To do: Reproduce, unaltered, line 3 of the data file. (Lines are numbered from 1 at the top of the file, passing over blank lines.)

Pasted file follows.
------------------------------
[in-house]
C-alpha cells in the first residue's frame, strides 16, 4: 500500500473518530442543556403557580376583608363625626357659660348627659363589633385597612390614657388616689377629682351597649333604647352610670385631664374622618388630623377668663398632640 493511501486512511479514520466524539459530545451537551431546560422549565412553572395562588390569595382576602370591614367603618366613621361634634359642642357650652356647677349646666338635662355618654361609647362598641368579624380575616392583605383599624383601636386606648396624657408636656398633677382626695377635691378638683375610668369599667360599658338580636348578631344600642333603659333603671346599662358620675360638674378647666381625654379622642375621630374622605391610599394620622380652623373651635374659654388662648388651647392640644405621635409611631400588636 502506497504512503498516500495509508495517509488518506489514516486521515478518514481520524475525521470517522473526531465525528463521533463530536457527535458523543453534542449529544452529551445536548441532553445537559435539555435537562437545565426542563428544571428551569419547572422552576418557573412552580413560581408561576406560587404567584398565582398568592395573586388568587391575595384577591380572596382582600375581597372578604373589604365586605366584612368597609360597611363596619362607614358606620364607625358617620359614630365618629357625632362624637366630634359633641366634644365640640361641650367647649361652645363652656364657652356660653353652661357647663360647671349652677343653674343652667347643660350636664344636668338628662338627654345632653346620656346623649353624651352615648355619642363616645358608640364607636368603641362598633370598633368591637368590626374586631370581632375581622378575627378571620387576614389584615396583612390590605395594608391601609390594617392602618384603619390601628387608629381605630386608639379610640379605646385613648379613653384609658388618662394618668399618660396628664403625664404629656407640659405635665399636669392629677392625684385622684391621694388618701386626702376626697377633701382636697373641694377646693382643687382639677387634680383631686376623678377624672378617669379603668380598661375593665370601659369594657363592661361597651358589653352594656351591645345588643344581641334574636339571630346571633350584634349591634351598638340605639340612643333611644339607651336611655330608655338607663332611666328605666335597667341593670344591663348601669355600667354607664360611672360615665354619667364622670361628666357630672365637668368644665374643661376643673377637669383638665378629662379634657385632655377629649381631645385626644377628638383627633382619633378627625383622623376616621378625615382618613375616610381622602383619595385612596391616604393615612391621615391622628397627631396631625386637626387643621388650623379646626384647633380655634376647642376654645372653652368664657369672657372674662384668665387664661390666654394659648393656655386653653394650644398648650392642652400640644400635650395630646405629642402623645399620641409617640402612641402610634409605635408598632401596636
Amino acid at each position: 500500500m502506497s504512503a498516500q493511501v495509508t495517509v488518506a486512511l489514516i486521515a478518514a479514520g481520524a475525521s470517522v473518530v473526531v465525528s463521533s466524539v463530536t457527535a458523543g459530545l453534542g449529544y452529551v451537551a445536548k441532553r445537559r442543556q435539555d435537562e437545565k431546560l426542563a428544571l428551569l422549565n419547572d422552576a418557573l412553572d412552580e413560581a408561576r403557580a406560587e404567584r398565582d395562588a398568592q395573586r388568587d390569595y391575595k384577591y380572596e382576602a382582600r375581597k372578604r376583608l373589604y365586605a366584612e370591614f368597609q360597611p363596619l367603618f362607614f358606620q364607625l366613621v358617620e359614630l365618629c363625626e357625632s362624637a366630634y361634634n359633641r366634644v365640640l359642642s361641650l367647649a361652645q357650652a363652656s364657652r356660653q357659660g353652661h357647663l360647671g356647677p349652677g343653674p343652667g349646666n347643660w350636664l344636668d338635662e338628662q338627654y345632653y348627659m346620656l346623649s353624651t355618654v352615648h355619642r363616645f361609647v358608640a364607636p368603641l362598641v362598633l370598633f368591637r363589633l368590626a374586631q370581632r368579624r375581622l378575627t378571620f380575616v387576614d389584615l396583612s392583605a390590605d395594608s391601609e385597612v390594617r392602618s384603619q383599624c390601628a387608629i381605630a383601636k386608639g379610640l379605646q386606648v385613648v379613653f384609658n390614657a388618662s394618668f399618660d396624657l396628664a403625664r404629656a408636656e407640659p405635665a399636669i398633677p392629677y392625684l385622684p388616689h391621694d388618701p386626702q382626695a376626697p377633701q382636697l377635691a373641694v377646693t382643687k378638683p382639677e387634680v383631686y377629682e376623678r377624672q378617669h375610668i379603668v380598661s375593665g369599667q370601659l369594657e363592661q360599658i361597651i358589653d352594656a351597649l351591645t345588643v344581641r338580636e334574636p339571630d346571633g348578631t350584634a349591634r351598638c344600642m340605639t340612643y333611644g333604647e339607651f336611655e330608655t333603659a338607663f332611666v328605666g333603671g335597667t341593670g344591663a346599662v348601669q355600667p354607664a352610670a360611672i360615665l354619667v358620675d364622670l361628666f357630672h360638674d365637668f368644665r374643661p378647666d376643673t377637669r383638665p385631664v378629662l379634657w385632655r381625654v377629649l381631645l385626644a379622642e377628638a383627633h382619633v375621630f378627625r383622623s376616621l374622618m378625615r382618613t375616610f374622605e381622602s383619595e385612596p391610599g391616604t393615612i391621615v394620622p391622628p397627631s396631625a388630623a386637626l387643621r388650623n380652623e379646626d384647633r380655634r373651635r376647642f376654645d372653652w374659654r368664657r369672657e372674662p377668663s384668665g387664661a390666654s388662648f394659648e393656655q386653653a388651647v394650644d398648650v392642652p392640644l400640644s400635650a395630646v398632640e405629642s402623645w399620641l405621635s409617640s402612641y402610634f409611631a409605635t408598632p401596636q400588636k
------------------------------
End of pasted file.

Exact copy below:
Amino acid at each position: 500500500m502506497s504512503a498516500q493511501v495509508t495517509v488518506a486512511l489514516i486521515a478518514a479514520g481520524a475525521s470517522v473518530v473526531v465525528s463521533s466524539v463530536t457527535a458523543g459530545l453534542g449529544y452529551v451537551a445536548k441532553r445537559r442543556q435539555d435537562e437545565k431546560l426542563a428544571l428551569l422549565n419547572d422552576a418557573l412553572d412552580e413560581a408561576r403557580a406560587e404567584r398565582d395562588a398568592q395573586r388568587d390569595y391575595k384577591y380572596e382576602a382582600r375581597k372578604r376583608l373589604y365586605a366584612e370591614f368597609q360597611p363596619l367603618f362607614f358606620q364607625l366613621v358617620e359614630l365618629c363625626e357625632s362624637a366630634y361634634n359633641r366634644v365640640l359642642s361641650l367647649a361652645q357650652a363652656s364657652r356660653q357659660g353652661h357647663l360647671g356647677p349652677g343653674p343652667g349646666n347643660w350636664l344636668d338635662e338628662q338627654y345632653y348627659m346620656l346623649s353624651t355618654v352615648h355619642r363616645f361609647v358608640a364607636p368603641l362598641v362598633l370598633f368591637r363589633l368590626a374586631q370581632r368579624r375581622l378575627t378571620f380575616v387576614d389584615l396583612s392583605a390590605d395594608s391601609e385597612v390594617r392602618s384603619q383599624c390601628a387608629i381605630a383601636k386608639g379610640l379605646q386606648v385613648v379613653f384609658n390614657a388618662s394618668f399618660d396624657l396628664a403625664r404629656a408636656e407640659p405635665a399636669i398633677p392629677y392625684l385622684p388616689h391621694d388618701p386626702q382626695a376626697p377633701q382636697l377635691a373641694v377646693t382643687k378638683p382639677e387634680v383631686y377629682e376623678r377624672q378617669h375610668i379603668v380598661s375593665g369599667q370601659l369594657e363592661q360599658i361597651i358589653d352594656a351597649l351591645t345588643v344581641r338580636e334574636p339571630d346571633g348578631t350584634a349591634r351598638c344600642m340605639t340612643y333611644g333604647e339607651f336611655e330608655t333603659a338607663f332611666v328605666g333603671g335597667t341593670g344591663a346599662v348601669q355600667p354607664a352610670a360611672i360615665l354619667v358620675d364622670l361628666f357630672h360638674d365637668f368644665r374643661p378647666d376643673t377637669r383638665p385631664v378629662l379634657w385632655r381625654v377629649l381631645l385626644a379622642e377628638a383627633h382619633v375621630f378627625r383622623s376616621l374622618m378625615r382618613t375616610f374622605e381622602s383619595e385612596p391610599g391616604t393615612i391621615v394620622p391622628p397627631s396631625a388630623a386637626l387643621r388650623n380652623e379646626d384647633r380655634r373651635r376647642f376654645d372653652w374659654r368664657r369672657e372674662p377668663s384668665g387664661a390666654s388662648f394659648e393656655q386653653a388651647v394650644d398648650v392642652p392640644l400640644s400635650a395630646v398632640e405629642s402623645w399620641l405621635s409617640s402612641y402610634f409611631a409605635t408598632p401596636q400588636k